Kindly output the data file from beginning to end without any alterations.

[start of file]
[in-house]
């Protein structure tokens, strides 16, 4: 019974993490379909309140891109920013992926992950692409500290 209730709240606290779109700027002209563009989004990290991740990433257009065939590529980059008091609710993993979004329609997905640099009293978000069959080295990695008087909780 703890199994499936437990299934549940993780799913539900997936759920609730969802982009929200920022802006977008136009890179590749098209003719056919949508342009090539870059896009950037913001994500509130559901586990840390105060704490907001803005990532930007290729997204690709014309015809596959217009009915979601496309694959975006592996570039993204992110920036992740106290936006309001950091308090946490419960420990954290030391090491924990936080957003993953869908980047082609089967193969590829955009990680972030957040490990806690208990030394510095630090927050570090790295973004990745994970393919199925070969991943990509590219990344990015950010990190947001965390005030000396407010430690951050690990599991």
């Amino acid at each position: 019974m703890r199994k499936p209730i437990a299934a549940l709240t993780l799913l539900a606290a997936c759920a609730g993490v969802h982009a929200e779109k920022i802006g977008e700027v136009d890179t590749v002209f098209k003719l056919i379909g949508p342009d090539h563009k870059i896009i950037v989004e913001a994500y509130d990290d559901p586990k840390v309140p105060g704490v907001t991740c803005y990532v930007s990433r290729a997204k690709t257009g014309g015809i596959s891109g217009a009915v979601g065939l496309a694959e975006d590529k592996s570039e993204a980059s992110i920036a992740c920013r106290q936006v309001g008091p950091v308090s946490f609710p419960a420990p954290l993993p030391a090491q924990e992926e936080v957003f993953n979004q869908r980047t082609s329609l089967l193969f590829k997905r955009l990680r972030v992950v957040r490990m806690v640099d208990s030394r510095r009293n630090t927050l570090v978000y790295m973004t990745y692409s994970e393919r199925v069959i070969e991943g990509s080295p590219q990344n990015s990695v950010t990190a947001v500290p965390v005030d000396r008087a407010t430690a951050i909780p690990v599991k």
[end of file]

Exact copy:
[in-house]
């Protein structure tokens, strides 16, 4: 019974993490379909309140891109920013992926992950692409500290 209730709240606290779109700027002209563009989004990290991740990433257009065939590529980059008091609710993993979004329609997905640099009293978000069959080295990695008087909780 703890199994499936437990299934549940993780799913539900997936759920609730969802982009929200920022802006977008136009890179590749098209003719056919949508342009090539870059896009950037913001994500509130559901586990840390105060704490907001803005990532930007290729997204690709014309015809596959217009009915979601496309694959975006592996570039993204992110920036992740106290936006309001950091308090946490419960420990954290030391090491924990936080957003993953869908980047082609089967193969590829955009990680972030957040490990806690208990030394510095630090927050570090790295973004990745994970393919199925070969991943990509590219990344990015950010990190947001965390005030000396407010430690951050690990599991």
């Amino acid at each position: 019974m703890r199994k499936p209730i437990a299934a549940l709240t993780l799913l539900a606290a997936c759920a609730g993490v969802h982009a929200e779109k920022i802006g977008e700027v136009d890179t590749v002209f098209k003719l056919i379909g949508p342009d090539h563009k870059i896009i950037v989004e913001a994500y509130d990290d559901p586990k840390v309140p105060g704490v907001t991740c803005y990532v930007s990433r290729a997204k690709t257009g014309g015809i596959s891109g217009a009915v979601g065939l496309a694959e975006d590529k592996s570039e993204a980059s992110i920036a992740c920013r106290q936006v309001g008091p950091v308090s946490f609710p419960a420990p954290l993993p030391a090491q924990e992926e936080v957003f993953n979004q869908r980047t082609s329609l089967l193969f590829k997905r955009l990680r972030v992950v957040r490990m806690v640099d208990s030394r510095r009293n630090t927050l570090v978000y790295m973004t990745y692409s994970e393919r199925v069959i070969e991943g990509s080295p590219q990344n990015s990695v950010t990190a947001v500290p965390v005030d000396r008087a407010t430690a951050i909780p690990v599991k």